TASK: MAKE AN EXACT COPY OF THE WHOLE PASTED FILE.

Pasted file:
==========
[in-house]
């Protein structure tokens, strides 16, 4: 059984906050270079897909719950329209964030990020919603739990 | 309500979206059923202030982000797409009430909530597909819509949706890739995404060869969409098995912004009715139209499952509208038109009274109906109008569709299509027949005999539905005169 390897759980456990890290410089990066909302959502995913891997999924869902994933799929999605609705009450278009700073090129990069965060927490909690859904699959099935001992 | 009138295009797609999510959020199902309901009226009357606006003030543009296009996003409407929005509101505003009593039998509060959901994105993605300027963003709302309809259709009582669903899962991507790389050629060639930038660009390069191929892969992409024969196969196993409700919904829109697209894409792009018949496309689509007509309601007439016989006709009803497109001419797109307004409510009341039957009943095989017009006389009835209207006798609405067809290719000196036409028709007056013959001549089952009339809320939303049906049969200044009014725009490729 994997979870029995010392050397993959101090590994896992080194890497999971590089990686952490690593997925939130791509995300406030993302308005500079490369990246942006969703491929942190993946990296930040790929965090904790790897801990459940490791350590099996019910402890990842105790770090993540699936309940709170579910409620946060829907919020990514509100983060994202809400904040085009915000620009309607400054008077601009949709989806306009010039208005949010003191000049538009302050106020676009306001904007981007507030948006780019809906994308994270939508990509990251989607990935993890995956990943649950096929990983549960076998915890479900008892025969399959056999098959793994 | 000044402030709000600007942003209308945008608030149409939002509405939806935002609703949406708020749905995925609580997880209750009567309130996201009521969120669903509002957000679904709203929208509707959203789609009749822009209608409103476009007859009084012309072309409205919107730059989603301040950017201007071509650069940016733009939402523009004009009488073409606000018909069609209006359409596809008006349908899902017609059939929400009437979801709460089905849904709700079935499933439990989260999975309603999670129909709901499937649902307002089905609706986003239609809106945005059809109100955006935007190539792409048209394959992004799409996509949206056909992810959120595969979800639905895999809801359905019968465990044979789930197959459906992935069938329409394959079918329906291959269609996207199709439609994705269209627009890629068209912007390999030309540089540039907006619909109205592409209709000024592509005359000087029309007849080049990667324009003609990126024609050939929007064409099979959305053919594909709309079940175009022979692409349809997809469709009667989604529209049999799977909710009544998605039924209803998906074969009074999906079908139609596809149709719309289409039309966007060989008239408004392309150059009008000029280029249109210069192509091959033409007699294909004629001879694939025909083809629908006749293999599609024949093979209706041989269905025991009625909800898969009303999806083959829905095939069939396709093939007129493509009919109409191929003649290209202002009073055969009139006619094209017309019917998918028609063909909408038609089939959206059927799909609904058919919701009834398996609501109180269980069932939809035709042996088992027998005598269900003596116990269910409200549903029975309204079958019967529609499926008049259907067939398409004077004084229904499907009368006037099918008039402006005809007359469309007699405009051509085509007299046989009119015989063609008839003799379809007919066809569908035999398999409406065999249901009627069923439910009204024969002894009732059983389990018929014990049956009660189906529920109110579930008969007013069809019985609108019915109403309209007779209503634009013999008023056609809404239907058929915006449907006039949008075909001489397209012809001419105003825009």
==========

[in-house]
């Protein structure tokens, strides 16, 4: 059984906050270079897909719950329209964030990020919603739990 | 309500979206059923202030982000797409009430909530597909819509949706890739995404060869969409098995912004009715139209499952509208038109009274109906109008569709299509027949005999539905005169 390897759980456990890290410089990066909302959502995913891997999924869902994933799929999605609705009450278009700073090129990069965060927490909690859904699959099935001992 | 009138295009797609999510959020199902309901009226009357606006003030543009296009996003409407929005509101505003009593039998509060959901994105993605300027963003709302309809259709009582669903899962991507790389050629060639930038660009390069191929892969992409024969196969196993409700919904829109697209894409792009018949496309689509007509309601007439016989006709009803497109001419797109307004409510009341039957009943095989017009006389009835209207006798609405067809290719000196036409028709007056013959001549089952009339809320939303049906049969200044009014725009490729 994997979870029995010392050397993959101090590994896992080194890497999971590089990686952490690593997925939130791509995300406030993302308005500079490369990246942006969703491929942190993946990296930040790929965090904790790897801990459940490791350590099996019910402890990842105790770090993540699936309940709170579910409620946060829907919020990514509100983060994202809400904040085009915000620009309607400054008077601009949709989806306009010039208005949010003191000049538009302050106020676009306001904007981007507030948006780019809906994308994270939508990509990251989607990935993890995956990943649950096929990983549960076998915890479900008892025969399959056999098959793994 | 000044402030709000600007942003209308945008608030149409939002509405939806935002609703949406708020749905995925609580997880209750009567309130996201009521969120669903509002957000679904709203929208509707959203789609009749822009209608409103476009007859009084012309072309409205919107730059989603301040950017201007071509650069940016733009939402523009004009009488073409606000018909069609209006359409596809008006349908899902017609059939929400009437979801709460089905849904709700079935499933439990989260999975309603999670129909709901499937649902307002089905609706986003239609809106945005059809109100955006935007190539792409048209394959992004799409996509949206056909992810959120595969979800639905895999809801359905019968465990044979789930197959459906992935069938329409394959079918329906291959269609996207199709439609994705269209627009890629068209912007390999030309540089540039907006619909109205592409209709000024592509005359000087029309007849080049990667324009003609990126024609050939929007064409099979959305053919594909709309079940175009022979692409349809997809469709009667989604529209049999799977909710009544998605039924209803998906074969009074999906079908139609596809149709719309289409039309966007060989008239408004392309150059009008000029280029249109210069192509091959033409007699294909004629001879694939025909083809629908006749293999599609024949093979209706041989269905025991009625909800898969009303999806083959829905095939069939396709093939007129493509009919109409191929003649290209202002009073055969009139006619094209017309019917998918028609063909909408038609089939959206059927799909609904058919919701009834398996609501109180269980069932939809035709042996088992027998005598269900003596116990269910409200549903029975309204079958019967529609499926008049259907067939398409004077004084229904499907009368006037099918008039402006005809007359469309007699405009051509085509007299046989009119015989063609008839003799379809007919066809569908035999398999409406065999249901009627069923439910009204024969002894009732059983389990018929014990049956009660189906529920109110579930008969007013069809019985609108019915109403309209007779209503634009013999008023056609809404239907058929915006449907006039949008075909001489397209012809001419105003825009």